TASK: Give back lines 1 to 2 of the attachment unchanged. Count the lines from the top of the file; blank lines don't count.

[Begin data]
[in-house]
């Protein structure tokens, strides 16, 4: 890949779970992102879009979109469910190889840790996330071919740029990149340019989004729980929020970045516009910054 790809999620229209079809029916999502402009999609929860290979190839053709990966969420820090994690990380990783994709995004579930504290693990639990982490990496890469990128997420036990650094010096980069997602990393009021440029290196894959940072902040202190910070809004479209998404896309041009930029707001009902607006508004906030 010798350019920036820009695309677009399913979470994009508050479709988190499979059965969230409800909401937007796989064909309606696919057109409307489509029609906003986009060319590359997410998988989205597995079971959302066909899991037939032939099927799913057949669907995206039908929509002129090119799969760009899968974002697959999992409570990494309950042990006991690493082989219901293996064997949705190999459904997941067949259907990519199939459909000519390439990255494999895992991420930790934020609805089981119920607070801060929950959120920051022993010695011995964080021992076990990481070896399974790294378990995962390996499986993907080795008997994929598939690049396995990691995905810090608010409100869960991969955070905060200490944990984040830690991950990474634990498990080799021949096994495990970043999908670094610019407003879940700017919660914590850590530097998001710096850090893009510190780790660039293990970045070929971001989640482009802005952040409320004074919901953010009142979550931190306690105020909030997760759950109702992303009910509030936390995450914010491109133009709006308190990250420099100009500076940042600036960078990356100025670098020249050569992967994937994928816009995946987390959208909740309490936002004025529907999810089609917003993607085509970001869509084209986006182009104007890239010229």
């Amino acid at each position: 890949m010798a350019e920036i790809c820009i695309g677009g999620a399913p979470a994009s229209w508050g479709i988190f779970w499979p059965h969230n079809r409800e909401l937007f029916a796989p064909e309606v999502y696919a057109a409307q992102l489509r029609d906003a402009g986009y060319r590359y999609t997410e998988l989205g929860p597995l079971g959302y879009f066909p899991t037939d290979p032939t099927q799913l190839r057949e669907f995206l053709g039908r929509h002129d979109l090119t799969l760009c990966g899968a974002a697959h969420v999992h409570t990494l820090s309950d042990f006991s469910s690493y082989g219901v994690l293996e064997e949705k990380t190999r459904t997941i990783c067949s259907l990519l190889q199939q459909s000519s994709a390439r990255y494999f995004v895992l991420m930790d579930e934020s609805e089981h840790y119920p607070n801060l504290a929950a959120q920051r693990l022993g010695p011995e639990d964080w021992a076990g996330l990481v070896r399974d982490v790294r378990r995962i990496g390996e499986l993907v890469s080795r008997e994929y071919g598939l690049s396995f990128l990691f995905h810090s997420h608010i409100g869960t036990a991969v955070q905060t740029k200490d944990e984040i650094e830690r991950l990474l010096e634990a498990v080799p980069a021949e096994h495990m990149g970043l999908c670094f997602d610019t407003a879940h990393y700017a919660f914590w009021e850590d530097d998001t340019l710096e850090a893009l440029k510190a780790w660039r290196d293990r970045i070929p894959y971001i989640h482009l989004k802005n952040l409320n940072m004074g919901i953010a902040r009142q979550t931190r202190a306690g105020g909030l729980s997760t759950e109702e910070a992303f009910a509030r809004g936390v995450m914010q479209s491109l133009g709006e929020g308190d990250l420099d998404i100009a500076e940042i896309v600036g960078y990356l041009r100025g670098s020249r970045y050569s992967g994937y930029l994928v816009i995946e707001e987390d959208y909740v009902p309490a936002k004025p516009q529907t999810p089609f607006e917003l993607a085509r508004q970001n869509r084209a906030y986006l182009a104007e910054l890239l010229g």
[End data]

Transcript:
[in-house]
């Protein structure tokens, strides 16, 4: 890949779970992102879009979109469910190889840790996330071919740029990149340019989004729980929020970045516009910054 790809999620229209079809029916999502402009999609929860290979190839053709990966969420820090994690990380990783994709995004579930504290693990639990982490990496890469990128997420036990650094010096980069997602990393009021440029290196894959940072902040202190910070809004479209998404896309041009930029707001009902607006508004906030 010798350019920036820009695309677009399913979470994009508050479709988190499979059965969230409800909401937007796989064909309606696919057109409307489509029609906003986009060319590359997410998988989205597995079971959302066909899991037939032939099927799913057949669907995206039908929509002129090119799969760009899968974002697959999992409570990494309950042990006991690493082989219901293996064997949705190999459904997941067949259907990519199939459909000519390439990255494999895992991420930790934020609805089981119920607070801060929950959120920051022993010695011995964080021992076990990481070896399974790294378990995962390996499986993907080795008997994929598939690049396995990691995905810090608010409100869960991969955070905060200490944990984040830690991950990474634990498990080799021949096994495990970043999908670094610019407003879940700017919660914590850590530097998001710096850090893009510190780790660039293990970045070929971001989640482009802005952040409320004074919901953010009142979550931190306690105020909030997760759950109702992303009910509030936390995450914010491109133009709006308190990250420099100009500076940042600036960078990356100025670098020249050569992967994937994928816009995946987390959208909740309490936002004025529907999810089609917003993607085509970001869509084209986006182009104007890239010229």